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Florida Man Who Pleaded Guilty To Pregnant Teen's 2012 Murder Sends Authorities To Alabama To Find Body
It's been 10 years since 17-year-old Morgan Martin left her St. Petersburg home to meet the Jacobee Flowers, the alleged father of her unborn child. She was never seen again.
The search for a pregnant teen who disappeared from Florida 10 years ago yielded no results after the man responsible provided information to authorities about the potential whereabouts of her remains.
Jacobee Flowers, 34, pleaded guilty to second-degree murder in connection with the 2012 disappearance of Morgan Martin, 17, who police say was the mother of his unborn child, according to the Tampa Bay Times. As part of his April 1 plea deal agreement with prosecutors, Flowers’ sentence hinged on whether or not he could point authorities to Martin’s body, CBS affiliate WTSP reported.
If Flowers' information led investigators to Martin’s body, he would serve 25 years in prison. Otherwise, he’ll be sentenced to 40 years, according to court documents obtained by the Times.
Flowers reportedly provided details about Martin’s possible whereabouts, sending investigators to Pike County, Alabama, according to the Times. Despite the help of the Pike County Sheriff’s Department, a five-day search – some 450 miles away from where Martin vanished – got them no closer to finding the teen’s body, according to AL.com.
Morgan Martin disappeared from St. Petersburg shortly after midnight on March 25, 2012, after she told her family she was leaving to meet Flowers, who was then 24, according to the St. Petersburg Police Department. Martin’s mother reported her missing the next day.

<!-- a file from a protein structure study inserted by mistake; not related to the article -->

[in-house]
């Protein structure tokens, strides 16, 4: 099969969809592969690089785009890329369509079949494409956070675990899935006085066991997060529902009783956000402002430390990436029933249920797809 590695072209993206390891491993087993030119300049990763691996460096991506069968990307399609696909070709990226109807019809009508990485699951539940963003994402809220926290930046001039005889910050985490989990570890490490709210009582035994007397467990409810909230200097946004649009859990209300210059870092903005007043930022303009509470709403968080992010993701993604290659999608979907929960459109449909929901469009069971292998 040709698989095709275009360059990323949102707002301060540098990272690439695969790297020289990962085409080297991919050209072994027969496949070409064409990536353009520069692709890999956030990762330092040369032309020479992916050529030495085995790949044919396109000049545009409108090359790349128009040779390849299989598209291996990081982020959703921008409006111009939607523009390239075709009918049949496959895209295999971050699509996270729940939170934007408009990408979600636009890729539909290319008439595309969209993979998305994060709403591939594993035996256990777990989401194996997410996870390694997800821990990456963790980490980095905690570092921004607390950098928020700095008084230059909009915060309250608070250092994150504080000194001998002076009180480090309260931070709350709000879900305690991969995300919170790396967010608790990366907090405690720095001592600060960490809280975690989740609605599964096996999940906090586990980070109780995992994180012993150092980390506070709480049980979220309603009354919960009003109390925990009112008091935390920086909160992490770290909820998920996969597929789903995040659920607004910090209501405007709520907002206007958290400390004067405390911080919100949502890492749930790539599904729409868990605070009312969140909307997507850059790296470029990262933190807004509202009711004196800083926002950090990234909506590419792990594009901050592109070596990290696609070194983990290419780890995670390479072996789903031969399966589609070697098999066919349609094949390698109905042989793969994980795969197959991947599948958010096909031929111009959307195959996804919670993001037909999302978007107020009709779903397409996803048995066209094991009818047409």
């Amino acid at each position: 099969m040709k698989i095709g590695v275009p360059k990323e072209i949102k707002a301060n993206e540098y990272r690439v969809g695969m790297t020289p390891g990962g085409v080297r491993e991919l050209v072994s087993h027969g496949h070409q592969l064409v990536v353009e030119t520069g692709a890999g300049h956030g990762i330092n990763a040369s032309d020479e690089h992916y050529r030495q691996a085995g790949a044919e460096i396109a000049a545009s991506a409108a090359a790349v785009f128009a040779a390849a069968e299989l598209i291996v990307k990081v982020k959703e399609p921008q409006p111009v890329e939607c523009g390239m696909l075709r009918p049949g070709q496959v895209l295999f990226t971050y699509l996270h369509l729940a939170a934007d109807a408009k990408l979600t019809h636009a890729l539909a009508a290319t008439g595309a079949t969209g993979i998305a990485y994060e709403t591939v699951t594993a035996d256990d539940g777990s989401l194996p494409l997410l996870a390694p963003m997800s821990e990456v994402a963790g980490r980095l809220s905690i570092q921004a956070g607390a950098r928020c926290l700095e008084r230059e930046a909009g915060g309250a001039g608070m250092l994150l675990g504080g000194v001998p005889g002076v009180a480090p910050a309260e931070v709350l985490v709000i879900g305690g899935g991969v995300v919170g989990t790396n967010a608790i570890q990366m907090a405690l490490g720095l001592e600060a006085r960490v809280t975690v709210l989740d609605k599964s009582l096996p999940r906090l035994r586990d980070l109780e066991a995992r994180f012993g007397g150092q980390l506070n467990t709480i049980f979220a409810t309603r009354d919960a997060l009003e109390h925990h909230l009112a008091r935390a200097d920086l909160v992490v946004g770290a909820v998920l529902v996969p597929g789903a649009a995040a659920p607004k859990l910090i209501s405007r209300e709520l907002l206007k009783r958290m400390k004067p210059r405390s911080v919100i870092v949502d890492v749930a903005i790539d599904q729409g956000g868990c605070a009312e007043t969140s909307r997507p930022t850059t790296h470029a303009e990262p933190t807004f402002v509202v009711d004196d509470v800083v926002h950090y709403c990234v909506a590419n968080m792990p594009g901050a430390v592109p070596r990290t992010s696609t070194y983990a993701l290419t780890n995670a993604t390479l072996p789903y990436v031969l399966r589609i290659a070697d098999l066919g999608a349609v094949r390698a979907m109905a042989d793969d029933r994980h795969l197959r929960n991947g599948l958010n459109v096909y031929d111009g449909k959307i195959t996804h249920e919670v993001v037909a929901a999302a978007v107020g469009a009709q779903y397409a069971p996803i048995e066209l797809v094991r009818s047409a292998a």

Authorities narrowed in on Flowers, who initially claimed not to know anything about Martin’s disappearance and denied he was the father of her child.
“Investigators sought out any other potential persons who might be connected to Morgan’s disappearance,” said police. “Everything continued to point toward Flowers as the only person of interest.”
The investigation gained traction with the St. Petersburg police’s newly formed Cold Case Unit in 2015. Authorities accumulated new witness statements and evidence that led to a total of nine search warrants and 10 court orders in the subsequent 13 months of the reexamination.
In 2016, St. Petersburg Police Chief Anthony Holloway announced a first-degree murder indictment for Flowers, who he said “planned Morgan’s murder and disposed of her body.”
According to the Times, Flowers feared facing criminal charges for impregnating a minor and feared the impact a child could have on their relationship. The indictment showed that Flowers, who had two children with another woman, allegedly pleaded with Martin not to have their unborn daughter.
Investigators were able to track Flowers’ movements using cell phone tower data, according to the Times. Records put Flowers close to Martin’s house before heading to his 53rd Avenue home around the time Martin disappeared. At around 1:30 a.m., Flowers then went to KFC, where he was an employee, when the fast-food restaurant closed.
The following morning, a KFC employee found someone had set fire to a walk-in cooler and cleaned it with a hose. Investigators examined surveillance footage showing smoke in the building at around 2:33 a.m.
Flowers was captured on the restaurant’s surveillance camera at 2:49 a.m.
Data showed Flowers went to visit the mother of his other two children at 3:30 a.m. before returning to the area where the KFC is located. Flowers then drove to Pasco County and over the Sunshine Skyway Bridge, returning to St. Petersburg the following day.
It was unclear what information Flowers provided earlier this month to prompt detectives to travel to Pike County, Alabama, in search of Morgan Martin’s body.
“St. Petersburg police has not forgotten this homicide victim,” St. Petersburg Police spokesperson Yolanda Fernandez told the Times. “It’s really important to bring her home to her mom."
Lt. Troy Johnson of the Pike County Sheriff’s Department said the search was suspended on Friday, according to AL.com. Workers used a cadaver dog and an excavator when digging four feet into the ground on the northbound side of U.S. 231, south of Brundidge near the Coffee County line.
Johnson told reporters they’re looking into possibly bringing Flowers to Alabama to help them pinpoint an exact spot sometime next week.
Flowers is expected to be sentenced on April 28.
Requests to the St. Petersburg Police Department and the Pike County Sheriff’s Department were not immediately returned.